7 things you need to do when you visit Japan

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As many of you may know, Japan’s COVID restrictions have been lifted, with travelers no longer being required COVID testing and quarantine after arriving. What is more, the Japanese Yen has been the worst performing major currency, with the Japanese Yen’s value dropping over 30% in comparison to pre-COVID period. While hotel prices maybe somewhat higher due to surge in tourists visiting Japan from East Asia, it is undoubtedly one of the best time to visit Japan as everything would feel very cheap (especially for Americans where prices of everyday goods are shooting up due to inflation). If you are considering or already decided upon visiting Japan, here is a list of what you should not miss out on when you come and visit.

1.Try different kinds of Japanese food

This is a website concerning Japanese food so this is bound to come up first on the list but this is definitely one of the most important reasons why people come to visit Japan in the first place. While in many other countries, the types of cuisine may not differ too much, there are so many different varieties of Japanese food and taste very different depending on the region. For example, people outside Japan might categorize Ramen as one type of dish, the Ramen is completely different depending on the region. Furthermore, what’s great about Japan is the fact that you do not necessarily have to spend a fortune to get great food. We believe that you can get good food in any country if you pay a hefty price, but in Japan, even a 5-dollar lunch would be the best Japanese food you probably have had in the US. While our team has lived in multiple countries, we can 100% say that Japan is the best country in terms of food.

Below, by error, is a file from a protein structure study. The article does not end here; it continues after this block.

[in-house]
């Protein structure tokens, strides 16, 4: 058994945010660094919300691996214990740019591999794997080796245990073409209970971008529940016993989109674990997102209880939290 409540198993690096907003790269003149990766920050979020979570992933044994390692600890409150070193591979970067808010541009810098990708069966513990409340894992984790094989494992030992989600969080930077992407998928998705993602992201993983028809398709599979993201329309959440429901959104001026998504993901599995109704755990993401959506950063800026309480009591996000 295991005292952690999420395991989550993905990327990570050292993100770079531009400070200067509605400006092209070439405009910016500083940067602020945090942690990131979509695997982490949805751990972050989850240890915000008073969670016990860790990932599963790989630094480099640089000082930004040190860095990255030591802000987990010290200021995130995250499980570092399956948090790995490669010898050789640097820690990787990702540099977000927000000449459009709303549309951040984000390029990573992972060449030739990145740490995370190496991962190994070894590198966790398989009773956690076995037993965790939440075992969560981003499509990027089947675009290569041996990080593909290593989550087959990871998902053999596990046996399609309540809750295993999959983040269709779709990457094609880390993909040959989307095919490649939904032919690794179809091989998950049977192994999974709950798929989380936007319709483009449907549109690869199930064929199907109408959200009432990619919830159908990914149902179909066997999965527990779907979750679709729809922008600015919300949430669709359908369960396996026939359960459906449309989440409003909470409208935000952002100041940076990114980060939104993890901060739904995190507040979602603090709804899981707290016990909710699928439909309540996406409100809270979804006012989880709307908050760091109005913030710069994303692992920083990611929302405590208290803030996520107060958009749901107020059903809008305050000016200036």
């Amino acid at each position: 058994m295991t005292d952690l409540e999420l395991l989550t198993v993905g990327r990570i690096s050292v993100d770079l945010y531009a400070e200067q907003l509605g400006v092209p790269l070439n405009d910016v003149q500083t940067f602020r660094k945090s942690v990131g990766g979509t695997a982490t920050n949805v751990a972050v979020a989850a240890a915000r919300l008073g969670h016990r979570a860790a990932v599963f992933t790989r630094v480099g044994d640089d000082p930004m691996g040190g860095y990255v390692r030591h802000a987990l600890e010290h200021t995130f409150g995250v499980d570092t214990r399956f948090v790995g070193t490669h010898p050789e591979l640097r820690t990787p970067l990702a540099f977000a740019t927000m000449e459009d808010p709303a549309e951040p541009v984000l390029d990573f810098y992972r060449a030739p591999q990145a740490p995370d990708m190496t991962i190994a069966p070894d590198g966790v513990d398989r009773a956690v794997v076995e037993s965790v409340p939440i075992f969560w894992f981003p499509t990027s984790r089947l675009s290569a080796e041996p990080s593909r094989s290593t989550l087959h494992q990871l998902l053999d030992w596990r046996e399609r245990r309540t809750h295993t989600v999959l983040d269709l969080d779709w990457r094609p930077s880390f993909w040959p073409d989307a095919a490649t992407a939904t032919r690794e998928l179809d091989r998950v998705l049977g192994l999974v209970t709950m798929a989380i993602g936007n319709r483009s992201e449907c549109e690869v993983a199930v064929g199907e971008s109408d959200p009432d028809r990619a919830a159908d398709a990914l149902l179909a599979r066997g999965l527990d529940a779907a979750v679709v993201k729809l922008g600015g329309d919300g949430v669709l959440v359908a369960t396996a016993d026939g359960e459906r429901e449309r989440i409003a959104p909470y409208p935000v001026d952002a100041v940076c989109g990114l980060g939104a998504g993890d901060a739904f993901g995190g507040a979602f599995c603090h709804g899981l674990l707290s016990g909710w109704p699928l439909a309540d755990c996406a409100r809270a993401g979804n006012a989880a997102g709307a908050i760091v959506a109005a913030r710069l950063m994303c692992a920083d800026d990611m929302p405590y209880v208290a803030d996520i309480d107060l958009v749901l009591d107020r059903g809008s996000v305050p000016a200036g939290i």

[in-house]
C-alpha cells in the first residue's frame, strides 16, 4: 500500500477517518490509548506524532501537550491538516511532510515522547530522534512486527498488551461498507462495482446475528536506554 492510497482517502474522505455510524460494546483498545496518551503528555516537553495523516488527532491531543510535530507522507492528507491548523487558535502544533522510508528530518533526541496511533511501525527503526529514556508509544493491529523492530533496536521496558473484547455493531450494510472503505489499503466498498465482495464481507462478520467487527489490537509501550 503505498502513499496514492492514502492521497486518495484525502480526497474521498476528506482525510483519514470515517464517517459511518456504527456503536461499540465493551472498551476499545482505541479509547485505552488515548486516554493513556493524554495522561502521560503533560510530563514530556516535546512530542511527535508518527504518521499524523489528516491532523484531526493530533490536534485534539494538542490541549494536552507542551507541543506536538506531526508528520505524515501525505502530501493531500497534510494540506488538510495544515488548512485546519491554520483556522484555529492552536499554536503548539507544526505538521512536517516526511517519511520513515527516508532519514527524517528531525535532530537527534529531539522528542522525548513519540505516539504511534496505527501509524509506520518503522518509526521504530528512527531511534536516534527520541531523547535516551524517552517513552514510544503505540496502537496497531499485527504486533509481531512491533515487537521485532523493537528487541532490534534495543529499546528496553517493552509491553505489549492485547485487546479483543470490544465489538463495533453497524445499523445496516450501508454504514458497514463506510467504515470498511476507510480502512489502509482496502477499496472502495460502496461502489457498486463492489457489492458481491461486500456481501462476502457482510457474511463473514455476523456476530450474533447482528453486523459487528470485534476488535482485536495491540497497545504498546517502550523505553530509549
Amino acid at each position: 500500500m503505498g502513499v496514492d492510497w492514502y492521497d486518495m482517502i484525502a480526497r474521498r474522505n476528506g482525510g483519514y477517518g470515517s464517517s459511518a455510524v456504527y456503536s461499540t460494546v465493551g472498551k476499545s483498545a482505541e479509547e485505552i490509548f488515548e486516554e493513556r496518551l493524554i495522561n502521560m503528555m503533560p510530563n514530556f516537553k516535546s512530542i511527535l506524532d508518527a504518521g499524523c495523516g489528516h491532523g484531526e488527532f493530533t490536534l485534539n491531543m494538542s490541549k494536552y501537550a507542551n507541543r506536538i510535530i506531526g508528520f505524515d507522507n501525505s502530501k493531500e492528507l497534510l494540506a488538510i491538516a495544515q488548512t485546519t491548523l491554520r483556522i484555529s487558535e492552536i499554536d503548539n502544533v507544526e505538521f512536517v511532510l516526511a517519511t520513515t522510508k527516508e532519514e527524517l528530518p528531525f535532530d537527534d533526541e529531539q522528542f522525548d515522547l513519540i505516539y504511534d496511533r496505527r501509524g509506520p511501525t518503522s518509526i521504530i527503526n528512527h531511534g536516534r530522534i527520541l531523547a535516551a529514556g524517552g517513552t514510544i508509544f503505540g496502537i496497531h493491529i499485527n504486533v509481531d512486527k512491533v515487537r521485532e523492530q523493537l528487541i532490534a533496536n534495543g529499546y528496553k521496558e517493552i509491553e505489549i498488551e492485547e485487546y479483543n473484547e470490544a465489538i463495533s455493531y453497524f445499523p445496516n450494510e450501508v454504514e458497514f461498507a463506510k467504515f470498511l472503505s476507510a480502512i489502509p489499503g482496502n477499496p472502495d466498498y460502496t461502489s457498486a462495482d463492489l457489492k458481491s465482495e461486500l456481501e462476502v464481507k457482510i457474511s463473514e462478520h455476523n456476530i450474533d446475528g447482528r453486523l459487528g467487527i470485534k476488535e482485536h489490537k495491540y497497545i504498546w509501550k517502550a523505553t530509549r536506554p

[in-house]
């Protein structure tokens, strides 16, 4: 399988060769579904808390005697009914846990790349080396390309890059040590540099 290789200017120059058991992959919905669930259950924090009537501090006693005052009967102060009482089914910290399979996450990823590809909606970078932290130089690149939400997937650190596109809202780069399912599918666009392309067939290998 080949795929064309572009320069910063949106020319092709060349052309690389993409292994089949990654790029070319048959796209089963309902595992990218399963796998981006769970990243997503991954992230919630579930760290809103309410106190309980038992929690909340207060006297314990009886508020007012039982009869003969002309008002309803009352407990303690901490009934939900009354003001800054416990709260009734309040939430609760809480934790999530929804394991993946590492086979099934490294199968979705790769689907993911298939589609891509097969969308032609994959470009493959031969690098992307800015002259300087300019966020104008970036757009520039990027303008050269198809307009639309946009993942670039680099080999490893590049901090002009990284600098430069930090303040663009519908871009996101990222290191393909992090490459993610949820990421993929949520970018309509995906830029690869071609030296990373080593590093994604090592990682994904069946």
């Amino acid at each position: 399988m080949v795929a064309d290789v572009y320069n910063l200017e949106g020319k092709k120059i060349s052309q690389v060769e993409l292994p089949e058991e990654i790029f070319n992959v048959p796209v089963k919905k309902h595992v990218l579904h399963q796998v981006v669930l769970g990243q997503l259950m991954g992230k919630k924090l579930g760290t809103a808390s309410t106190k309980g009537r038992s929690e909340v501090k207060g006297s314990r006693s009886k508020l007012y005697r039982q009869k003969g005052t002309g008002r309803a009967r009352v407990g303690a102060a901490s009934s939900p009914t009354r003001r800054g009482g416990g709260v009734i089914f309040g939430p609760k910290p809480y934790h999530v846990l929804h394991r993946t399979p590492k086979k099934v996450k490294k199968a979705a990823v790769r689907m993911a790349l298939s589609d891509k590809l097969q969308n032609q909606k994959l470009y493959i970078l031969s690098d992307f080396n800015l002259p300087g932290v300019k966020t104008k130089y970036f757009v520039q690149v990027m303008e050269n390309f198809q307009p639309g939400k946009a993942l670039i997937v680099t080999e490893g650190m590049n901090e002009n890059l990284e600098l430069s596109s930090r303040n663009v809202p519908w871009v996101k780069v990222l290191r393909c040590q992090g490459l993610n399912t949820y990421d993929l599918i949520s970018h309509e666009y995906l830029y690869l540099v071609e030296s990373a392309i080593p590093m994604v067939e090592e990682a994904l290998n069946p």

2. Visit Tokyo

Obviously, this is one of the first things that comes to your mind. Personally, from a perspective of a Japanese person, Tokyo is great but there are so many different other places that I would rather prefer, it is definitely worth spending a few days there. From a visitor of a foreign country’s perspective, many of our friends say they enjoyed how different Japanese culture, especially the youth culture, in comparison to western culture. Go for a stroll in Shibuya to simply observe the surrounding or go to a Maid Café in Akihabara to experience the difference first hand.

3. Visit Old Kyoto

From a Japanese point of view, I personally prefer Kyoto over Tokyo. Kyoto used to be the former capital of Japan and much of the historical sites are well preserved. (Tokyo was heavily bombarded in the Second World War which is why there are not too many historical sites) Similar to how there are countless churches in Italy, Kyoto is most likely the city with the most Japanese temple. Furthermore, Kyoto is a very charming city situated by the Kamogawa river, with restaurants built alongside it, as well as many people chilling and having a good time with family and friends. If you prefer a more historical and laid-back vibes, I am sure Kyoto will be a very good place to visit.

4. Drive to the country side